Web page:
Rainfall and flowering synchrony in a tropical shrub: Variable selection on the flowering time of Erythroxylum havanense
10.1007/BF01237757 Cite this article as: Domínguez, C.A. & Dirzo, R. Evol Ecol (1995) 9: 204. doi:10.1007/BF01237757 Summary
We tested the adaptive significance of flowering synchrony by means of a quantitative analysis of selection and by flowering induction experiments with the deciduous shrub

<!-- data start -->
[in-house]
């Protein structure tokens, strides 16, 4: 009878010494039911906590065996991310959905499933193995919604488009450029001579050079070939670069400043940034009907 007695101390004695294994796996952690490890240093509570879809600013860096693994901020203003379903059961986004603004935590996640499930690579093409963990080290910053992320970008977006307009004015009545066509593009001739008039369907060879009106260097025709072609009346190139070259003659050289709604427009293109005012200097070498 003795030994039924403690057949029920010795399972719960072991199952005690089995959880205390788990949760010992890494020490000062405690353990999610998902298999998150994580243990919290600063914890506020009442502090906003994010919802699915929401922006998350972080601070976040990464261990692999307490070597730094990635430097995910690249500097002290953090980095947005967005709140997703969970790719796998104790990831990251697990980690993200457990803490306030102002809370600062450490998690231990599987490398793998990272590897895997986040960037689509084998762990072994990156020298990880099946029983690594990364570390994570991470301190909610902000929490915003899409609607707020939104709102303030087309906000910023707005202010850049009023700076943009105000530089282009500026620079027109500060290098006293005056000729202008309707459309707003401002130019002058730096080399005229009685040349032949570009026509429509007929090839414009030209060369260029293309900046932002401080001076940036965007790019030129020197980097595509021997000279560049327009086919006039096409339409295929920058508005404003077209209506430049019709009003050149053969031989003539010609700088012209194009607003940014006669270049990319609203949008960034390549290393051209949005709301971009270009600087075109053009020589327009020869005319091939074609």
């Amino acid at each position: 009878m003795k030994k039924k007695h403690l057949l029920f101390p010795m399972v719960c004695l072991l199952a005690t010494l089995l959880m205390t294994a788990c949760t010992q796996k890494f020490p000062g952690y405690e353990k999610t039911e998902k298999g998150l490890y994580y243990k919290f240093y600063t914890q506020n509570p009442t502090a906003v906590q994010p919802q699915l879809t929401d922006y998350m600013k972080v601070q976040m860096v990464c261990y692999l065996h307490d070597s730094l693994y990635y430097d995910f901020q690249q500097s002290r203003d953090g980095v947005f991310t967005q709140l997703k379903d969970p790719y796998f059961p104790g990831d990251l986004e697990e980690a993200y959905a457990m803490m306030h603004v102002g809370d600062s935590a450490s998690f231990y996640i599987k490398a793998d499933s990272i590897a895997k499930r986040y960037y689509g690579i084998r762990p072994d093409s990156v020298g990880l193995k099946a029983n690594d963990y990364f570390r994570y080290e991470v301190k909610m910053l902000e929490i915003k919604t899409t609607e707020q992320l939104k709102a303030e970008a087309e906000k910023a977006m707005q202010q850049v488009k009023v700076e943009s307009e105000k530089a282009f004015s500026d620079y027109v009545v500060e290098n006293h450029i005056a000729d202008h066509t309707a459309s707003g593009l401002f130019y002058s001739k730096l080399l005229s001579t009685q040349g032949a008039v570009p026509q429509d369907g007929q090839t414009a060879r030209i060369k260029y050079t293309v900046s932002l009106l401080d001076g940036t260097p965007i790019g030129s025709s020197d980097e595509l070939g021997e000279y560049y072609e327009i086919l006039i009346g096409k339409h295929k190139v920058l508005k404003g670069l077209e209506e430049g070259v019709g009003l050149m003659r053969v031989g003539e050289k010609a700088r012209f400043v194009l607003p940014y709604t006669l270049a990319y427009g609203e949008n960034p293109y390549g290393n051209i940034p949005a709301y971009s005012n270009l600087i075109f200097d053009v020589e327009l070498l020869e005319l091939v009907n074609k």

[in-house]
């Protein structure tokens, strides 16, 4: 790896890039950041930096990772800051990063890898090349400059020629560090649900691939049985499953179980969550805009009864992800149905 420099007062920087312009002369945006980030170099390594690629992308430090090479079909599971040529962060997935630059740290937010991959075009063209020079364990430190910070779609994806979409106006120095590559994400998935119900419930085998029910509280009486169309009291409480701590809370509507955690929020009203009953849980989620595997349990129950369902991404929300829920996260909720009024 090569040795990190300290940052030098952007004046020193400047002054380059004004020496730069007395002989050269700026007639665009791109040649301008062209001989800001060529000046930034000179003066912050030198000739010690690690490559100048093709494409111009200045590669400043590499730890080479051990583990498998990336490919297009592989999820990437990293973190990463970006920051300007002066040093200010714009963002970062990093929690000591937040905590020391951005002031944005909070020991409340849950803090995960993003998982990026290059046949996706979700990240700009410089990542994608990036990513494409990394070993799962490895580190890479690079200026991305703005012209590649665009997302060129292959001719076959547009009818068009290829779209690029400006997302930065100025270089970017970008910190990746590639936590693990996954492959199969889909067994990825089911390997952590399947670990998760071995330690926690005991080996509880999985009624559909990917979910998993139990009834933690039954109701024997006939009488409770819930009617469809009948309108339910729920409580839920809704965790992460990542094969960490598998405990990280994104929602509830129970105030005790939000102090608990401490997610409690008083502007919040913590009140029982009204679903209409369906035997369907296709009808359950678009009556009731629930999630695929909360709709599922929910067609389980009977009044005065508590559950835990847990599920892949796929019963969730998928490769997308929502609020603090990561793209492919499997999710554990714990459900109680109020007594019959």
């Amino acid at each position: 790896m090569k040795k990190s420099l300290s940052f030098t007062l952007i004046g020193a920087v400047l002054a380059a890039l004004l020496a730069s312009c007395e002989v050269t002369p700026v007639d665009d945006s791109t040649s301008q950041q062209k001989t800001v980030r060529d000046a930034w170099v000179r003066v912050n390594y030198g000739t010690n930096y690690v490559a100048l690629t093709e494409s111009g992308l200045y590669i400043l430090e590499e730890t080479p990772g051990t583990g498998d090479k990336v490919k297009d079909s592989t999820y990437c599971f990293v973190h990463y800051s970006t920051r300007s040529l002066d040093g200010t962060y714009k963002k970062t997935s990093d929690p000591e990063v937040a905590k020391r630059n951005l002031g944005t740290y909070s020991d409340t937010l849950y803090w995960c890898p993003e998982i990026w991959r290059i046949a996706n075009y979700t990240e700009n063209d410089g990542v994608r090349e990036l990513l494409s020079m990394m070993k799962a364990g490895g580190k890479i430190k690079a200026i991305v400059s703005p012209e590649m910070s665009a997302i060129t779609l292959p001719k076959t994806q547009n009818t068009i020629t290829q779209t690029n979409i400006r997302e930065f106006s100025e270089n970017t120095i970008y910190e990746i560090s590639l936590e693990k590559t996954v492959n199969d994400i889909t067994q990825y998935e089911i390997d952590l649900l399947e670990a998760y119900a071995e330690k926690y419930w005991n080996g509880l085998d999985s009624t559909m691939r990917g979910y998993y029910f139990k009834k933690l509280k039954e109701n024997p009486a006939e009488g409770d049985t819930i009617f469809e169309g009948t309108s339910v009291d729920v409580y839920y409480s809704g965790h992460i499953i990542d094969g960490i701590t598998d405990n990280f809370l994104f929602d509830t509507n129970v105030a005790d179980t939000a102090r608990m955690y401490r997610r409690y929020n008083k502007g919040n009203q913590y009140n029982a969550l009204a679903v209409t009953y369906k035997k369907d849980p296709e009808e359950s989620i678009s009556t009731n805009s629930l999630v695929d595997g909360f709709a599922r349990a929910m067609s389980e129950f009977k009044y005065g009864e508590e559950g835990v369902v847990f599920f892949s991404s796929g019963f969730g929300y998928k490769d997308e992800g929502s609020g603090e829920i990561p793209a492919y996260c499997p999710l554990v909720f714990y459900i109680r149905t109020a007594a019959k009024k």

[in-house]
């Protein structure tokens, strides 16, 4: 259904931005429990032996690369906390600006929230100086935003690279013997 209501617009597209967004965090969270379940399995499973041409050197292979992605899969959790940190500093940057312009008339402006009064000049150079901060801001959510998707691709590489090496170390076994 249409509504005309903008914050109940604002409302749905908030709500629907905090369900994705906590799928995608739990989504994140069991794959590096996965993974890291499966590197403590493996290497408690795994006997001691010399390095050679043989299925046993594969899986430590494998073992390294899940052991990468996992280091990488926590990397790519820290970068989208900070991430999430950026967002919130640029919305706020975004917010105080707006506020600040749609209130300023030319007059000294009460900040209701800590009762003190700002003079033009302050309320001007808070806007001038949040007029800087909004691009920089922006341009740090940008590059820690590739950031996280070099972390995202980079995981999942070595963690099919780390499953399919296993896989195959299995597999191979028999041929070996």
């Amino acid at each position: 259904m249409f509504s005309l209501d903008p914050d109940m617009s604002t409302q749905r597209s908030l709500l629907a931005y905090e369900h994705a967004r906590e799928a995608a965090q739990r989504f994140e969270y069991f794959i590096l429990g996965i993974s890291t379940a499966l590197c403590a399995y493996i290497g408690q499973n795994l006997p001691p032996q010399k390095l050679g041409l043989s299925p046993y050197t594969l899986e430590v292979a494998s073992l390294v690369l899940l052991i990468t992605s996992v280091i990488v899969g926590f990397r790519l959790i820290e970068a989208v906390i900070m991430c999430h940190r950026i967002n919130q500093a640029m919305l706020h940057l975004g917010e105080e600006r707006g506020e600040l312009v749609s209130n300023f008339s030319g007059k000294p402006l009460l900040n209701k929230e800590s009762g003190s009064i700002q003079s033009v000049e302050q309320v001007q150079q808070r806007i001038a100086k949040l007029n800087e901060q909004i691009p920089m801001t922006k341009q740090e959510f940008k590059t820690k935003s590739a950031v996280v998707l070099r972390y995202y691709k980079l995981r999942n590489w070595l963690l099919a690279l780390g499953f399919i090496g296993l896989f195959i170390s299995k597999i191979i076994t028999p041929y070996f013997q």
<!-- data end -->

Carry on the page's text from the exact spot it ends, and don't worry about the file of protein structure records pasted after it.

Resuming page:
Erythroxylum havanense. Temporal schedules of flower and fruit production were determined for a local population (in three sites) in a Mexican seasonal forest for 2 years (1987–1988). The consequences of natural variation in flowering time (flowering initiation day) on maternal reproductive success (fecundity) were evaluated. We observed high levels of inter- and intraindividual flowering synchrony in 1987, but not in 1988 and this contrast was related to differences in rainfall patterns between the two years. A significant proportion (15.4%) of the phenotypic variation in flowering initiation day was accounted for by environmental variance. The expression of phenotypic variance of flowering time and, consequently, the opportunity for selection to act, are controlled by annual variation in rainfall. Despite the between-year difference in flowering synchrony, we detected a relatively intense directional selection on flowering initiation day in both years, but selection coefficients were of opposite sign (standardized directional gradients were −0.326 and 0.333 for 1987 and 1988, respectively). For both years there was a significant relationship between individual relative fitness and the number of neighbouring flowering plants in a given day, suggesting positive frequency-dependent selection. Keywords Erythroxylum havanense fitness flowering synchrony flowering phenology phenotypic natural selection temporal variation in selection frequency-dependent selection tropical dry forest watering experiments flowering induction References
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